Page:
Red Flags - Finding Shenanigans

The first place to start to investigate red flags or shenanigans is the company's reported income statement, balance sheet and statement of cash flows and changes in owners' equity. Some red flags to be aware of are the following:

  • Large swings year-over-year, signifying some sort of event of change in accounting methods.
  • Any ambiguities noticed in reporting functions that look out of place.
  • A change in auditors, especially if the previous auditor was on board for an extended period of time.
  • An increase in footnotes or a combination of all the above.

Keep in mind that while these changes may not signify manipulation, these anomalies need to be adjusted when comparing one company to another.

Besides reported financial results from the company, here are other sources used to investigate potential red flags and shenanigans.

  • Press releases
    Press releases can provide an analyst with useful information. That said, they must be used and analyzed diligently.
  • Securities Exchange Commission filings
    Securities filings are forms such as the Form 10-K (annual), 10-Q (quarterly), 8-K (special events) and 144 (corporate insider activity), and annual reports, proxy statements and registration statements.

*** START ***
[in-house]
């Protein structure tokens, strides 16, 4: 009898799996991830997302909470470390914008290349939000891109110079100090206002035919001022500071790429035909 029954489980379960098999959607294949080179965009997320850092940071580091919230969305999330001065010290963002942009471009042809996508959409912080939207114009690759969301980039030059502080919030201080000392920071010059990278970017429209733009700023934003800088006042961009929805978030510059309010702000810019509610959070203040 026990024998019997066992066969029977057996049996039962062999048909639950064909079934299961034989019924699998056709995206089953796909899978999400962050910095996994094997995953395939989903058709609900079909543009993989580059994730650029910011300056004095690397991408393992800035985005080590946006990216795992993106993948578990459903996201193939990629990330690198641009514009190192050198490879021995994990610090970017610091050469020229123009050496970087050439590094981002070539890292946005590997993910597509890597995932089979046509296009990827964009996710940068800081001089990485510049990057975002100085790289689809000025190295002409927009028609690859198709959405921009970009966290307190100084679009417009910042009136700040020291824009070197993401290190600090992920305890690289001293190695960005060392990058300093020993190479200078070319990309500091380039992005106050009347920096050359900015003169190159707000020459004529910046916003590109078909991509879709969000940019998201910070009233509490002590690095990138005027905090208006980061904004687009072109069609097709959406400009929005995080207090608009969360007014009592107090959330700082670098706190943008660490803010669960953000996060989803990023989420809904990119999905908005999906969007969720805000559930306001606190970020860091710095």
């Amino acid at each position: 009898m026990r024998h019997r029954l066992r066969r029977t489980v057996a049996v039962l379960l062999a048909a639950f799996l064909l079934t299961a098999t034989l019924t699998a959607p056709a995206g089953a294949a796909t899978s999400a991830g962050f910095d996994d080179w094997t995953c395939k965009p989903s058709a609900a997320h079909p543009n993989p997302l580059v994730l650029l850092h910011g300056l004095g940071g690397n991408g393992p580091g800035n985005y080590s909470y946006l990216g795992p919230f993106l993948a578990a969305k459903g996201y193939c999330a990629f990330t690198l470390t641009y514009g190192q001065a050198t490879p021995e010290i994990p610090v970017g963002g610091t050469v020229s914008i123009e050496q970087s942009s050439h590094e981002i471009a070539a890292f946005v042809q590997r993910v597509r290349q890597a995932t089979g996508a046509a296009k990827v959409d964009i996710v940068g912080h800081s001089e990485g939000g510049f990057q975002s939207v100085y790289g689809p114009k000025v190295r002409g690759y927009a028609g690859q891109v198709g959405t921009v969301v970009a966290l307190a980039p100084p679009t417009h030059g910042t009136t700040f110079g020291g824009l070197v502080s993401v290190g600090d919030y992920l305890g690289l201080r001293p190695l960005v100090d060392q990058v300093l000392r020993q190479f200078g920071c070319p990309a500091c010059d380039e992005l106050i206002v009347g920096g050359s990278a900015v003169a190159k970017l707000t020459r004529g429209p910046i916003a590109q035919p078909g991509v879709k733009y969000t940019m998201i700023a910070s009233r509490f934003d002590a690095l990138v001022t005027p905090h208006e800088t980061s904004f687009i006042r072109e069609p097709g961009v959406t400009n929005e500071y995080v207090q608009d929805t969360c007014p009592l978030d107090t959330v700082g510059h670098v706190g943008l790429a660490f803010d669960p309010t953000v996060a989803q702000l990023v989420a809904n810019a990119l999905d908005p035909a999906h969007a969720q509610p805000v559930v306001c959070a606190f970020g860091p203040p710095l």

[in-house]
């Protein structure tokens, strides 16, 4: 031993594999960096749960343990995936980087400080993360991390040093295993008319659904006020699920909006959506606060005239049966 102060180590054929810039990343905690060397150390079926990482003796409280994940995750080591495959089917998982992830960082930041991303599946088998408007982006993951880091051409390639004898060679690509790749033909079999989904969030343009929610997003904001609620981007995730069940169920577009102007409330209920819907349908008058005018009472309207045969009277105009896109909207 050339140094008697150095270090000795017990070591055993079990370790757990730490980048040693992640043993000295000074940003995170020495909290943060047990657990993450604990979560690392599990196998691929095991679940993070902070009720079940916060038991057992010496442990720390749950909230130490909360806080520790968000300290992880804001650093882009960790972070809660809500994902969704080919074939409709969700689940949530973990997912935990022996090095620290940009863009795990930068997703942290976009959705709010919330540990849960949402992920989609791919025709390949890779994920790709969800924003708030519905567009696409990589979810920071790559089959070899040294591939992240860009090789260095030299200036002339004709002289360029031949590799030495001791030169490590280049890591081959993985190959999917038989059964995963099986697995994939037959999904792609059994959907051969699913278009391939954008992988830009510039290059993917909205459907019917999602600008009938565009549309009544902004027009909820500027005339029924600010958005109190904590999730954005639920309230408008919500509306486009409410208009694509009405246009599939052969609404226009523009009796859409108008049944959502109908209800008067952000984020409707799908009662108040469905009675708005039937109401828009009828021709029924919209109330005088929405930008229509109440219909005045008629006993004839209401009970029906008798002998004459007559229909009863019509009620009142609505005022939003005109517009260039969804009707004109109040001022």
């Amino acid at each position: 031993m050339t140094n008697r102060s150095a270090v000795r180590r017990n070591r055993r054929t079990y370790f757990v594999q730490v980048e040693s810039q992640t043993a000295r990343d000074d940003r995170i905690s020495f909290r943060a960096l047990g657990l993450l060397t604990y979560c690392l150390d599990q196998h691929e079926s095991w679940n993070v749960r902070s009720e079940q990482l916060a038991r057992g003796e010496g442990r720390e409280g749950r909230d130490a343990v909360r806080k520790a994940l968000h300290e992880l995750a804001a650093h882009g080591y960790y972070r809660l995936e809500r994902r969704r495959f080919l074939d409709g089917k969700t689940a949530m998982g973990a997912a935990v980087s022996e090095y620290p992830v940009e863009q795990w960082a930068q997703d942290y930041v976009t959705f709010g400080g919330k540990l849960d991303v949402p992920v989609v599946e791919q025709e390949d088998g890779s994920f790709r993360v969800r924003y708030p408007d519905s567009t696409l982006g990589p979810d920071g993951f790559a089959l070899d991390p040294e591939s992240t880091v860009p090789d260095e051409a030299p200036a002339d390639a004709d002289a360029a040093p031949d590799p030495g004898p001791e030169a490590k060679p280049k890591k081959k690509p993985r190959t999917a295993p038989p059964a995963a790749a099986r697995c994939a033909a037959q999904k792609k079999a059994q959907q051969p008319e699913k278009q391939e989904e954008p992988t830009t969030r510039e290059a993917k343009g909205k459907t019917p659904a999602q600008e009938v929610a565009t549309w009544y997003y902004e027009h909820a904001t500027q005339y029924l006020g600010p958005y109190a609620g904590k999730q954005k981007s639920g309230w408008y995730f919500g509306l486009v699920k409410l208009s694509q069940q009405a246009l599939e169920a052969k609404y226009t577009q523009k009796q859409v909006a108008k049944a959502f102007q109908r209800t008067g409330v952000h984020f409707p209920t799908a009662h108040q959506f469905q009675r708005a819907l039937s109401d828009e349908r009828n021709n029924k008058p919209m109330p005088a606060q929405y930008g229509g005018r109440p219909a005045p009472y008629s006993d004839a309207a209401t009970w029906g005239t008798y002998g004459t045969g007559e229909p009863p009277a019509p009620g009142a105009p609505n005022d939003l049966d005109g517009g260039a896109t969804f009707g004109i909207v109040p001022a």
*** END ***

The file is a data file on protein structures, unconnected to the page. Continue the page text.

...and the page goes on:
Armed with these documents analysts should look in:

    The Auditor's Report
    Red flags include:
    Inclusion of a qualified opinion
    No audit committee, or audit committee comprises mostly of related parties

    Proxy Statement
    Red flags include:
    pending lawsuits or other contingent liabilities, special compensation plans or perks for officers and directorsOff-balance-sheet transactions

    Footnotes to Financial Statements
    Red flags include:
    abnormalities found in the accounting-policy descriptions and unbilled receivables
    Off-balance-sheet transactions
    Changes in accounting principles and estimations

    Management Discussion and Analysis (MD&A)
    Red flags include:
    Large planned expenses
    Decreased liquidity
    Abnormal need for working capital

    Form 8-K
    This will provide information on:
    The company's acquisition and divestitures
    Change in auditor – If a company changes auditors, it could be because the previous auditor did not want to sign off on the financial statements.

    Form 144
    Red flags include:
    Insiders selling a large portion of their holdings

  • Interviews with the Company
    Company interviews are also a good way to get close and personal with a company's management and ask some more targeted questions. Individual investors typically do not take this extra step unless they own a significant amount of stocks. They instead rely on analysts' reports and opinions where it should be verified that the analyst has met with the company and preferably visited the company on site.
  • Commercial Databases
    Analysts can also make use of commercial databases such as LexisNexis and Compustat to screen for companies displaying potential warning signs of operating and accounting problems.
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